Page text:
I have had a strange pre-history with Moomins. Several years ago, Dave Humphrey and Cyril Geurette and I ran a series of lectures called The Underground Canon. We invited various speakers to introduce the texts that they had found influential but that were not widely read or recognized. One of the speakers proposed to speak on Tove Jansson’s The Moomins and the Great Flood, which he characterized as one of the great children’s stories. I was teaching a Children’s Literature course at the time, so I was looking forward to Moomins, but the weather intervened, and that particular lecture had to be cancelled. I promptly forgot about Moomins altogether.
In a recent email exchange, however, TC also recommended the Moomin stories, even correcting my longstanding unwarranted assumption about their author’s gender. While a single recommendation can, in certain circumstances, be safely declined, I have an unofficial policy of not declining a book that has been recommended to me twice, so I went to my local library, only to be disappointed, as I often am. Of the many Moomin books that Jansson wrote, the library carried only two, one of which was on loan. I signed out Finn Family Moomintroll, sternly rebuked the librarian, who promised to see what he could do, and read the whole way home.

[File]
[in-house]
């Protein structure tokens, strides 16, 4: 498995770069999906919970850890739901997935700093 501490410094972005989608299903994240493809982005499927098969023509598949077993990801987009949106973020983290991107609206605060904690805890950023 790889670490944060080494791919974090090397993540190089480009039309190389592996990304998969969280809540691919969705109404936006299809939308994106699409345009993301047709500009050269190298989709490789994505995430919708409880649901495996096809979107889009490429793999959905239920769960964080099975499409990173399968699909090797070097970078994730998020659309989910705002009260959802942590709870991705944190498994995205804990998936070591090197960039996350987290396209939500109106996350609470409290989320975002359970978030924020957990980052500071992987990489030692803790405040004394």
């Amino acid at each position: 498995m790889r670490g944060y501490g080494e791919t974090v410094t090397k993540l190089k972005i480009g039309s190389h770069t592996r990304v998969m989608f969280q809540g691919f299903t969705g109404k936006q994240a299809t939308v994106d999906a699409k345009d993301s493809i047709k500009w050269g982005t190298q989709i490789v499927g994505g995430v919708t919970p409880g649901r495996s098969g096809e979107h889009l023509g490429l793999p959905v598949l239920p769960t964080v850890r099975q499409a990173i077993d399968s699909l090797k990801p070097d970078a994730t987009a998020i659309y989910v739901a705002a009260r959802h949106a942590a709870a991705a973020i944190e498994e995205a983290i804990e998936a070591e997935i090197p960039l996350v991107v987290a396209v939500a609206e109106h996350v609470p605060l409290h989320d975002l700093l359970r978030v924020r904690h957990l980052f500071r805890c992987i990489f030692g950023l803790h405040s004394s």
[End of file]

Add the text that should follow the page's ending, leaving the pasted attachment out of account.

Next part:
I was delighted. The Moomin stories are alternately comic and grave, fanciful and serious, fantastic and commonplace. They are both accessible to a child and interesting to an adult, which is my first criterion for any children’s literature, and they manage to avoid being merely didactic, which is my second. They do not consistently have the mystical quality that characterizes my very favourite works for children, touching this mood only on occasion, but they are beautiful nevertheless, and I will add them to the ever growing list of books that I need to acquire. More significantly, I will add them to the much smaller list of books that I will share with my children.